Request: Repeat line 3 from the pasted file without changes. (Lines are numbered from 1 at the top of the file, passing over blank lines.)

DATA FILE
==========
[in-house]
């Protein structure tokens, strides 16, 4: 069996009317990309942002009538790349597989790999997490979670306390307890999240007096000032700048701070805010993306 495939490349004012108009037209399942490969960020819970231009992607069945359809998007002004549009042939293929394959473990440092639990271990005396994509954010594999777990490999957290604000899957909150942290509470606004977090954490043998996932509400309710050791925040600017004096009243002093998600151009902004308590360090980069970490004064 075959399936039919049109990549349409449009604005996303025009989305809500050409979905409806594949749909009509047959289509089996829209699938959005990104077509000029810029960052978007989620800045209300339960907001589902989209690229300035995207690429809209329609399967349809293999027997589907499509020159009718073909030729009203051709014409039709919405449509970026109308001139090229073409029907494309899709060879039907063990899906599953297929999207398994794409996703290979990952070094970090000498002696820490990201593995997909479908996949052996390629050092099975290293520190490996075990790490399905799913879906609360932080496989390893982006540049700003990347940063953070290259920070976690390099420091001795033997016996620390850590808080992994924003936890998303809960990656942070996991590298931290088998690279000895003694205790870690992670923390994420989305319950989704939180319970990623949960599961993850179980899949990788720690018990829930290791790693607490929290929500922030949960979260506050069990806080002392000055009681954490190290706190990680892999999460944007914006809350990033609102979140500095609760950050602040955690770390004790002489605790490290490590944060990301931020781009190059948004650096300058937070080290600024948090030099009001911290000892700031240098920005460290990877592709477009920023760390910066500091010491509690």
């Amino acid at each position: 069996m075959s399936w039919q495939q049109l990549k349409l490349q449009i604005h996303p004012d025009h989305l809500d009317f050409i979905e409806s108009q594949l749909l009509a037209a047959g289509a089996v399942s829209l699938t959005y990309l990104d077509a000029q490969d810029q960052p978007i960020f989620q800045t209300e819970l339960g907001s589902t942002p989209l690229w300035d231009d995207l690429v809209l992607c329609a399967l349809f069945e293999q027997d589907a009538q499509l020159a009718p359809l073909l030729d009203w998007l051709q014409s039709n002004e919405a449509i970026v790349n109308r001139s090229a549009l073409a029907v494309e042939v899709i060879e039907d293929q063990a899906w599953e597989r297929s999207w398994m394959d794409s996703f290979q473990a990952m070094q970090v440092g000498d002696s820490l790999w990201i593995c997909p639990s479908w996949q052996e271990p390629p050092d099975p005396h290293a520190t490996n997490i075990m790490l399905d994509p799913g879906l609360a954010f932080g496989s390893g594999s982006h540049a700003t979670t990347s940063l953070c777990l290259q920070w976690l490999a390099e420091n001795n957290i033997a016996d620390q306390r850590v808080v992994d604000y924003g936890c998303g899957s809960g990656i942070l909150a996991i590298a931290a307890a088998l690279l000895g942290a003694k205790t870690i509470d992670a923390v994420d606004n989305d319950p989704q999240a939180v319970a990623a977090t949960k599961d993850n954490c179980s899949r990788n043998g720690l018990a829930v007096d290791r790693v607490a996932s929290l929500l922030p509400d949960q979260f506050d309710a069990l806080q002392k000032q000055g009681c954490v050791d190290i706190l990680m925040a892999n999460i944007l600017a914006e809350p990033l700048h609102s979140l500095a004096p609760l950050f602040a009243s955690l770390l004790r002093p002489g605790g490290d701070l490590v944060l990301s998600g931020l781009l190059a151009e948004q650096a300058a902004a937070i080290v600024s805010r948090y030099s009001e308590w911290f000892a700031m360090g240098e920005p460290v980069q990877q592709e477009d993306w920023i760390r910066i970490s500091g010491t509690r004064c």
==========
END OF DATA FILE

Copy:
């Amino acid at each position: 069996m075959s399936w039919q495939q049109l990549k349409l490349q449009i604005h996303p004012d025009h989305l809500d009317f050409i979905e409806s108009q594949l749909l009509a037209a047959g289509a089996v399942s829209l699938t959005y990309l990104d077509a000029q490969d810029q960052p978007i960020f989620q800045t209300e819970l339960g907001s589902t942002p989209l690229w300035d231009d995207l690429v809209l992607c329609a399967l349809f069945e293999q027997d589907a009538q499509l020159a009718p359809l073909l030729d009203w998007l051709q014409s039709n002004e919405a449509i970026v790349n109308r001139s090229a549009l073409a029907v494309e042939v899709i060879e039907d293929q063990a899906w599953e597989r297929s999207w398994m394959d794409s996703f290979q473990a990952m070094q970090v440092g000498d002696s820490l790999w990201i593995c997909p639990s479908w996949q052996e271990p390629p050092d099975p005396h290293a520190t490996n997490i075990m790490l399905d994509p799913g879906l609360a954010f932080g496989s390893g594999s982006h540049a700003t979670t990347s940063l953070c777990l290259q920070w976690l490999a390099e420091n001795n957290i033997a016996d620390q306390r850590v808080v992994d604000y924003g936890c998303g899957s809960g990656i942070l909150a996991i590298a931290a307890a088998l690279l000895g942290a003694k205790t870690i509470d992670a923390v994420d606004n989305d319950p989704q999240a939180v319970a990623a977090t949960k599961d993850n954490c179980s899949r990788n043998g720690l018990a829930v007096d290791r790693v607490a996932s929290l929500l922030p509400d949960q979260f506050d309710a069990l806080q002392k000032q000055g009681c954490v050791d190290i706190l990680m925040a892999n999460i944007l600017a914006e809350p990033l700048h609102s979140l500095a004096p609760l950050f602040a009243s955690l770390l004790r002093p002489g605790g490290d701070l490590v944060l990301s998600g931020l781009l190059a151009e948004q650096a300058a902004a937070i080290v600024s805010r948090y030099s009001e308590w911290f000892a700031m360090g240098e920005p460290v980069q990877q592709e477009d993306w920023i760390r910066i970490s500091g010491t509690r004064c």